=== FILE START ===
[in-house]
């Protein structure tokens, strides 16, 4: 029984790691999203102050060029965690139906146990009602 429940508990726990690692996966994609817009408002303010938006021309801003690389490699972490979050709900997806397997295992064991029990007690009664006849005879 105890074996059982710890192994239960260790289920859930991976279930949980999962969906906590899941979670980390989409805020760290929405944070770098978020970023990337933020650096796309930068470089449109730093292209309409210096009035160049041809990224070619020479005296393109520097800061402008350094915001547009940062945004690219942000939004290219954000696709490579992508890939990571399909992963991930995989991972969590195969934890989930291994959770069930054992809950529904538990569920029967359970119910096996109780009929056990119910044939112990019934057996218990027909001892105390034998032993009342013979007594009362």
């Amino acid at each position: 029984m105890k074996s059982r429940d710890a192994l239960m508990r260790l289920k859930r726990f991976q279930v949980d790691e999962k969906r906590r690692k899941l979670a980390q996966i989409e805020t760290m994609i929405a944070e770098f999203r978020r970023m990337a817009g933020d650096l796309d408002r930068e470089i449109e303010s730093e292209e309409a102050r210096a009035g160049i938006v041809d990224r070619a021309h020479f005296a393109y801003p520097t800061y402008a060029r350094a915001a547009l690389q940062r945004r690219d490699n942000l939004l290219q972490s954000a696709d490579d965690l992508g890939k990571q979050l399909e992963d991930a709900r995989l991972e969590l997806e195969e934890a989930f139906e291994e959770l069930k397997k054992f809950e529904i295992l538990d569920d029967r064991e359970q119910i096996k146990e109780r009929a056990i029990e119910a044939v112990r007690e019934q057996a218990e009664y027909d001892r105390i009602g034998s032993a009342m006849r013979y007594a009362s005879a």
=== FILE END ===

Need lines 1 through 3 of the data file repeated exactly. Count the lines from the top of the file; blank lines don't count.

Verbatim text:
[in-house]
């Protein structure tokens, strides 16, 4: 029984790691999203102050060029965690139906146990009602 429940508990726990690692996966994609817009408002303010938006021309801003690389490699972490979050709900997806397997295992064991029990007690009664006849005879 105890074996059982710890192994239960260790289920859930991976279930949980999962969906906590899941979670980390989409805020760290929405944070770098978020970023990337933020650096796309930068470089449109730093292209309409210096009035160049041809990224070619020479005296393109520097800061402008350094915001547009940062945004690219942000939004290219954000696709490579992508890939990571399909992963991930995989991972969590195969934890989930291994959770069930054992809950529904538990569920029967359970119910096996109780009929056990119910044939112990019934057996218990027909001892105390034998032993009342013979007594009362």
């Amino acid at each position: 029984m105890k074996s059982r429940d710890a192994l239960m508990r260790l289920k859930r726990f991976q279930v949980d790691e999962k969906r906590r690692k899941l979670a980390q996966i989409e805020t760290m994609i929405a944070e770098f999203r978020r970023m990337a817009g933020d650096l796309d408002r930068e470089i449109e303010s730093e292209e309409a102050r210096a009035g160049i938006v041809d990224r070619a021309h020479f005296a393109y801003p520097t800061y402008a060029r350094a915001a547009l690389q940062r945004r690219d490699n942000l939004l290219q972490s954000a696709d490579d965690l992508g890939k990571q979050l399909e992963d991930a709900r995989l991972e969590l997806e195969e934890a989930f139906e291994e959770l069930k397997k054992f809950e529904i295992l538990d569920d029967r064991e359970q119910i096996k146990e109780r009929a056990i029990e119910a044939v112990r007690e019934q057996a218990e009664y027909d001892r105390i009602g034998s032993a009342m006849r013979y007594a009362s005879a």